President Joe Biden’s decision to side with Republicans in Congress to remove a provision in the District of Columbia budget has raised new concerns about his commitment to Democratic leadership in the city of taxation without representation.
A blow to efforts to reform criminal justice in the United States, that action also renewed attention on Biden’s role in fighting student busing and trying to limit the power of courts to order school desegregation more than four decades ago when he sponsored a bill that NAACP Legal Director Jack Greenberg said: “heaves a brick through the window of school integration.”
Biden’s comments are often described as offensive and anachronistic and during his 2020 campaign, he set off a firestorm by defending his work with segregationist senators.
The provision was by D.C. City Council with unanimous support earlier this year in a bill intended to eliminate unjust mandatory sentences and reduce penalties for certain violent offenses, such as robberies and carjackings.
Biden’s decision shows that he is incapable of Democratic leadership when it comes to protecting “home rule” in the federal district, where real Democrats wanted to eliminate unjust mandatory sentences and better deploy police to prevent crime.
The bill in question was unanimously approved by D.C. City Council earlier this year. The council later overrode a veto by Washington Mayor Muriel Bowser, paving the way for the legislation to be enshrined in law until Biden surprised lawmakers by siding with Republicans who wanted to invalidate the decision of the city’s elected lawmakers.
Among other things, the measure would have eliminated most mandatory sentences and it prescribed lower penalties for a number of violent offenses, including robberies and carjackings, which Biden specifically referred to in a tweet announcing his plans.
D.C. City Council had overridden a veto but even though the District of Columbia Mayor opposed these changes to the city’s criminal code, Bowser does not support the congressional effort to block them from taking effect.
Biden surprised lawmakers by siding with Republicans in Congress to remove the provision from the D.C. budget.
“His move has been seen as a betrayal of home rule for the federal district where overwhelmingly Democratic African American leaders have been elected as mayor and members of the thirteen-member Council,” said Democratic political strategist James Devine. “President Biden was able to scuttle the choice of elected representatives because, at heart, he does not trust Black people to govern themselves.”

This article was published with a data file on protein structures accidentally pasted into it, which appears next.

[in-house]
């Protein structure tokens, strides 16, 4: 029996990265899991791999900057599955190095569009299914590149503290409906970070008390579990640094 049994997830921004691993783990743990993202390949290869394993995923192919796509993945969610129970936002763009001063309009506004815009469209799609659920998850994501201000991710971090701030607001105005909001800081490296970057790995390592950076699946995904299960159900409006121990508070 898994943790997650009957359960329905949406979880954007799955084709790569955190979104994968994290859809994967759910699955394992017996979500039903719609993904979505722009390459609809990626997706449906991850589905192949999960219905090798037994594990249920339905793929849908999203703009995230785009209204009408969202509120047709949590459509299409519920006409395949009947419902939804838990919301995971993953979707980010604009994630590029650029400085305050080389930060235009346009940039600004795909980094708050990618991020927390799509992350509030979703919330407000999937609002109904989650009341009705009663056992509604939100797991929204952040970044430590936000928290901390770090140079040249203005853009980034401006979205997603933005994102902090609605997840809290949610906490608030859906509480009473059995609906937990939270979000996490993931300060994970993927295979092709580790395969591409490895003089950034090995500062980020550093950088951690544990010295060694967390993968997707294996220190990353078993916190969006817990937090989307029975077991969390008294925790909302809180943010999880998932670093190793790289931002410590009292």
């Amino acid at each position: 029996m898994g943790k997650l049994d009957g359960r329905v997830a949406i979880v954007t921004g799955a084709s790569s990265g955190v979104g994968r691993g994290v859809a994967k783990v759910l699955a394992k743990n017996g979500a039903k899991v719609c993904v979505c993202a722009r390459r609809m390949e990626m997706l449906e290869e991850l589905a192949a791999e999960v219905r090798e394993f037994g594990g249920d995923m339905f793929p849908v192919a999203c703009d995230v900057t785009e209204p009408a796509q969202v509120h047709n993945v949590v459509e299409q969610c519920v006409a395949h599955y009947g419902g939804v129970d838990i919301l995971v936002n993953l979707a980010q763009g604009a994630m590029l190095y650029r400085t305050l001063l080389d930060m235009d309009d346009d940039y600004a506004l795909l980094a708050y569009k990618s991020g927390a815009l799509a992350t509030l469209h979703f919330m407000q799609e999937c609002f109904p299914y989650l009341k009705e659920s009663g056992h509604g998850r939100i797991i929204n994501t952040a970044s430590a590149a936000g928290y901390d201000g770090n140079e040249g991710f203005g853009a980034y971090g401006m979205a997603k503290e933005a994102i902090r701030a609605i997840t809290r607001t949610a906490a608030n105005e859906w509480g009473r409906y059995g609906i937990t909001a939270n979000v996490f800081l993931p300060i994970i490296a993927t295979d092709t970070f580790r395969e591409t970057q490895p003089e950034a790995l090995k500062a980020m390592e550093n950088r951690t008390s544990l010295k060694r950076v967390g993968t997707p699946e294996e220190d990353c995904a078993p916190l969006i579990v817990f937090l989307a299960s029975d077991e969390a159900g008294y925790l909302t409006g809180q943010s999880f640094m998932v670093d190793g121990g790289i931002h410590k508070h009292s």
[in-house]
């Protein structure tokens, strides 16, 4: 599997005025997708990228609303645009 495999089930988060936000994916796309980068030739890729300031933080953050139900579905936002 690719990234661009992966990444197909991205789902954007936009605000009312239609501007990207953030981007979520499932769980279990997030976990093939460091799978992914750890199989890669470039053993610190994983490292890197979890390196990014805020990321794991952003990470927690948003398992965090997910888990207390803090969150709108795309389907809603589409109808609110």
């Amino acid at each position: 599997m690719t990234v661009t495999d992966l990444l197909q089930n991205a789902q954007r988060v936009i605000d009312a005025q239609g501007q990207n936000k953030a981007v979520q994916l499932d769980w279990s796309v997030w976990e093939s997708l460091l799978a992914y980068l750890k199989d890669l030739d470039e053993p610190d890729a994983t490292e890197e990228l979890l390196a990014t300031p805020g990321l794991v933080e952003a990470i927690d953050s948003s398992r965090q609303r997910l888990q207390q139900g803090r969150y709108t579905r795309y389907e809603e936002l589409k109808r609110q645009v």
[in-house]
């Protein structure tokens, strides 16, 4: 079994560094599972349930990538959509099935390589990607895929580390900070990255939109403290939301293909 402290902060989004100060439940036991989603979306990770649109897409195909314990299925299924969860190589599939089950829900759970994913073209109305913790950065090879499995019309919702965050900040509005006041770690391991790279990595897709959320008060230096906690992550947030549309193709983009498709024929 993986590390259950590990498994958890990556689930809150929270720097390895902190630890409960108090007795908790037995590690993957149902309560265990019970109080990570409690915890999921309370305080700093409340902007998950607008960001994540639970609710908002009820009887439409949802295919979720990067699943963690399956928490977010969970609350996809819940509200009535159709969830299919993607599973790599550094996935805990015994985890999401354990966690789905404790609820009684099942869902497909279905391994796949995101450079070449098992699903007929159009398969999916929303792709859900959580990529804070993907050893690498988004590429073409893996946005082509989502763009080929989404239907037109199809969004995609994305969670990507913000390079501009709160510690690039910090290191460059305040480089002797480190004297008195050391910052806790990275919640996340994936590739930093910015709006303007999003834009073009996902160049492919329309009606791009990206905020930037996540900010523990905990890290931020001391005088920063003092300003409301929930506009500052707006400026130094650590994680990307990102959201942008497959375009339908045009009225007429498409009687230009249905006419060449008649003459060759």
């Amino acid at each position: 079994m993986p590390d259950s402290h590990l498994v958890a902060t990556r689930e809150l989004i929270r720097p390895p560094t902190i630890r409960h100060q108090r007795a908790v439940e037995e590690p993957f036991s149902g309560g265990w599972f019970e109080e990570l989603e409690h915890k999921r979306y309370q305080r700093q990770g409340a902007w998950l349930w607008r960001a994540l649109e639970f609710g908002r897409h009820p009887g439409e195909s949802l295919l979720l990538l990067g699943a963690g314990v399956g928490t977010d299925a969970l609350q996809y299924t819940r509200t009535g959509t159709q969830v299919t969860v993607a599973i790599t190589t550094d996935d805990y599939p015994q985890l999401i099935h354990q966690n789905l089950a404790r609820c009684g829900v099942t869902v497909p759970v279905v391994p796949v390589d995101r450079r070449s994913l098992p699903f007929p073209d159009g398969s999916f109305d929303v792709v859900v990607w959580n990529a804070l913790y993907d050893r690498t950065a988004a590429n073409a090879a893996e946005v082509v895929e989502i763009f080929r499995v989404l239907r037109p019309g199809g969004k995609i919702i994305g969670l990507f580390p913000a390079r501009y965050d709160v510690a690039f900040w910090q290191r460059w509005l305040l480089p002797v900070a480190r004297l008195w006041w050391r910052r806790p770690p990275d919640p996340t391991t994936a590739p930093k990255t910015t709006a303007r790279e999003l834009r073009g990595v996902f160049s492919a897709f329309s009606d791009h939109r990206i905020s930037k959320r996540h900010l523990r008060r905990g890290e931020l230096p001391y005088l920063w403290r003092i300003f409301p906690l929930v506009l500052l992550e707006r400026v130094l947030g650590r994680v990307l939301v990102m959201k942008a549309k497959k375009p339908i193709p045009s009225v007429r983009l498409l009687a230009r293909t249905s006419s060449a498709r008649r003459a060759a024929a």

The bill aimed to address the issue of unjust mandatory sentences that have disproportionately affected people of color and those from low-income backgrounds. It was also aimed at deploying police better to prevent criminals from exploiting citizens. However, with Biden’s decision to side with Republicans, these efforts may be stymied.
Critics have accused Biden of being out of touch with the realities of criminal justice reform in the United States. They argue that his decision to side with Republicans has weakened his position as a leader in the Democratic Party and undermined efforts to create a fairer, more just society.
The move is also one that could add steam to Democratic presidential challenger Marianne Williamson, who released a plan calling for reparations for the descendants of enslaved people in the US, wants to revive President Lyndon Johnson’s “unconditional war on poverty,” and takes inspiration from President Franklin Delano Roosevelt to combat the “forces of greed and lust for power” emboldened by broken economic and political systems.
“Throughout our history, more than not we moved in the right direction, willing to course-correct in the face of our own transgressions,” said Williamson. “We answered slavery with abolition, the institutionalized suppression of women with the suffragette movement, and segregation with the civil rights movement.”
“The American imagination belonged overall to the better angels of our nature,” said Williamson. “We believed in governance according to the will of the people and we were willing, in the words of JFK, to bear any burden, pay any price, in order to further it.”
“Government of the people, by the people, and for the people had become our national creed,” said Williamson, who noted that about 40 years ago, “America took a detour onto a path that has shattered that democratic ideal.”
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